Chinese law enforcement recently reported the arrest of two men in connection with an illegal online gaming operation called “777 Real Casino,” and their company has released an official apology for their actions.
The suspects worked for Baidu, a Chinese/Japanese search engine company which provides what are essentially Asian versions of Google, Wikipedia and other common community services. Baidu employs 6,000 and ranks in the top seven search engines in the world.
Police allege that the owner of 777 Real Casino paid two Baidu employees to work on the website. Though the 777 owner claims that the large sums of money – over $80,000 combined – transferred through to the accused’s accounts were merely for advertising fees, the Chinese government says that the suspects manipulated SEO results and illegally promoted the casino online in order to send more customers to the website.
In a public announcement, a Baidu spokesman said that “This case is a result of the behavior of two individuals and we are very sorry that members of our staff violated national law. Baidu has always obeyed out country’s laws and regulations and we strongly oppose the behaviour of those who use the Internet to engage in criminal activity.”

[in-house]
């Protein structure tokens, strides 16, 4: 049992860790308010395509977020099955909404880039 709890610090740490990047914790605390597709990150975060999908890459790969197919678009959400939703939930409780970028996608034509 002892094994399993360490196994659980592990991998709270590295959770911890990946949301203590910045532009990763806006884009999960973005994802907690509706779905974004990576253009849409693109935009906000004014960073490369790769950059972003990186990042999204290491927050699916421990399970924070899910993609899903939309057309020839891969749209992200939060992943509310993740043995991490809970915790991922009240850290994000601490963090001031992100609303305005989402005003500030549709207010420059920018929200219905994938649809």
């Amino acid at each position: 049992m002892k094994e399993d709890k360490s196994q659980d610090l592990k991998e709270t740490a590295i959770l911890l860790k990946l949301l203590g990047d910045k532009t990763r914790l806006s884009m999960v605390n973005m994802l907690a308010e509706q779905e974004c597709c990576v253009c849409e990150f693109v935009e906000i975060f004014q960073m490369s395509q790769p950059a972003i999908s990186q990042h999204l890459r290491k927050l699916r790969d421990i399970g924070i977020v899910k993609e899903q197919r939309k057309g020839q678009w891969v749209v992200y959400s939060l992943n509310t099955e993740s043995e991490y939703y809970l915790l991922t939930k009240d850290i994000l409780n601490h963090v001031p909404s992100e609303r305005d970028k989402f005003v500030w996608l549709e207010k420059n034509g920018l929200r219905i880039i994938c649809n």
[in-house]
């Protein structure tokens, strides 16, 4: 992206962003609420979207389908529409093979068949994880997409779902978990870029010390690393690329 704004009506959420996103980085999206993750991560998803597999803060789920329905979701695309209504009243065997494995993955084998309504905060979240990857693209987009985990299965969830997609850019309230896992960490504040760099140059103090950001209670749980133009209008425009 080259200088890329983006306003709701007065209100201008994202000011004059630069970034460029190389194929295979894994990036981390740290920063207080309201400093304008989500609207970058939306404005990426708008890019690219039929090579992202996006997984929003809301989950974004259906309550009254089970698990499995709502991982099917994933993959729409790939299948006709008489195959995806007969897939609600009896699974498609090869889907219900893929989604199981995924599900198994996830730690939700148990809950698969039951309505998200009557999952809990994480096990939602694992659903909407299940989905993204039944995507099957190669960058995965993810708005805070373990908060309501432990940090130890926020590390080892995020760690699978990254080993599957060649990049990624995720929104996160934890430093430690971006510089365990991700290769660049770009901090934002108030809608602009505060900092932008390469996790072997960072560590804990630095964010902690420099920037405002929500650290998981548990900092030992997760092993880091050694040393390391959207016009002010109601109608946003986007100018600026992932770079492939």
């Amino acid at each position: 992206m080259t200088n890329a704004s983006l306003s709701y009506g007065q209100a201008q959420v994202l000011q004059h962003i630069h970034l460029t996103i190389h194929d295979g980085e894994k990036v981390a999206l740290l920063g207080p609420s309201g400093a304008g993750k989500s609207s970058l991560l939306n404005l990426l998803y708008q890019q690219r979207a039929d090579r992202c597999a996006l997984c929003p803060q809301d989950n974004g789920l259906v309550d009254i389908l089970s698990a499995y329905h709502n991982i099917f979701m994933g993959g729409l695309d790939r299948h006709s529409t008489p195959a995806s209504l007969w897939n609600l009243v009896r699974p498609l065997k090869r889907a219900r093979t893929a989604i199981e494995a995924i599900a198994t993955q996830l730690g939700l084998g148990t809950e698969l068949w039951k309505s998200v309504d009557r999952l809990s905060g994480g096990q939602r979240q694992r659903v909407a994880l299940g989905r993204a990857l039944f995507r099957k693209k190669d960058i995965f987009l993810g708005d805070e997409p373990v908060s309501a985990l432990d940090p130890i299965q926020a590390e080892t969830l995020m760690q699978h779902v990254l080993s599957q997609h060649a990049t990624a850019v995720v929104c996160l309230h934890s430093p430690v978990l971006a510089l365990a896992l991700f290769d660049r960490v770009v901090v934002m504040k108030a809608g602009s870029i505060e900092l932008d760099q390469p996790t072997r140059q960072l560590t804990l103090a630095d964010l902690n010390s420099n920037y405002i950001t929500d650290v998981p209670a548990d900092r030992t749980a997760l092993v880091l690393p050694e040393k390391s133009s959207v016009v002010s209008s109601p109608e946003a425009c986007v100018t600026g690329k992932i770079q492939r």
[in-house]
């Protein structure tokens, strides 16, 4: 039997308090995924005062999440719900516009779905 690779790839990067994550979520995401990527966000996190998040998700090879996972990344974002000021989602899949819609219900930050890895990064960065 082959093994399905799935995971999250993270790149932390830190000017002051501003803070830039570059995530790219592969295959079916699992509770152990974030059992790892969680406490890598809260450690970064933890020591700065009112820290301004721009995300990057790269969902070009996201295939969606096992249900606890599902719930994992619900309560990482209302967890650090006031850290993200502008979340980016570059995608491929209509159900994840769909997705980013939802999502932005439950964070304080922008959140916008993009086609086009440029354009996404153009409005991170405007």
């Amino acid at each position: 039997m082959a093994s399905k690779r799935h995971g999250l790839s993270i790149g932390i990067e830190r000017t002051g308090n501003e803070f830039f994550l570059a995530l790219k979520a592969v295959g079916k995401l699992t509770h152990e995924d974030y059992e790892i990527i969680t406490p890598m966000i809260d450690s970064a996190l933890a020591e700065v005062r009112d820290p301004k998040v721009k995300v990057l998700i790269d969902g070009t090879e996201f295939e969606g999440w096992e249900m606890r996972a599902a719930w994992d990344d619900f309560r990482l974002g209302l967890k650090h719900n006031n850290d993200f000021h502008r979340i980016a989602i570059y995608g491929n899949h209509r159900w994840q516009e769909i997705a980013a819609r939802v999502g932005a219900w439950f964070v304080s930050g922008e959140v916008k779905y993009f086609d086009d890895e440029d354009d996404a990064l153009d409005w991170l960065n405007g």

The Chinese public security ministry reports that the government has now blocked over 1,450 websites providing online casinos in China.
Those seeking online gambling sites in China typically do not visit Chinese gambling websites: With government crackdowns in full effect, these are often fly by night operations. Today more and more foreign-owned Internet casinos cater to Chinese customers.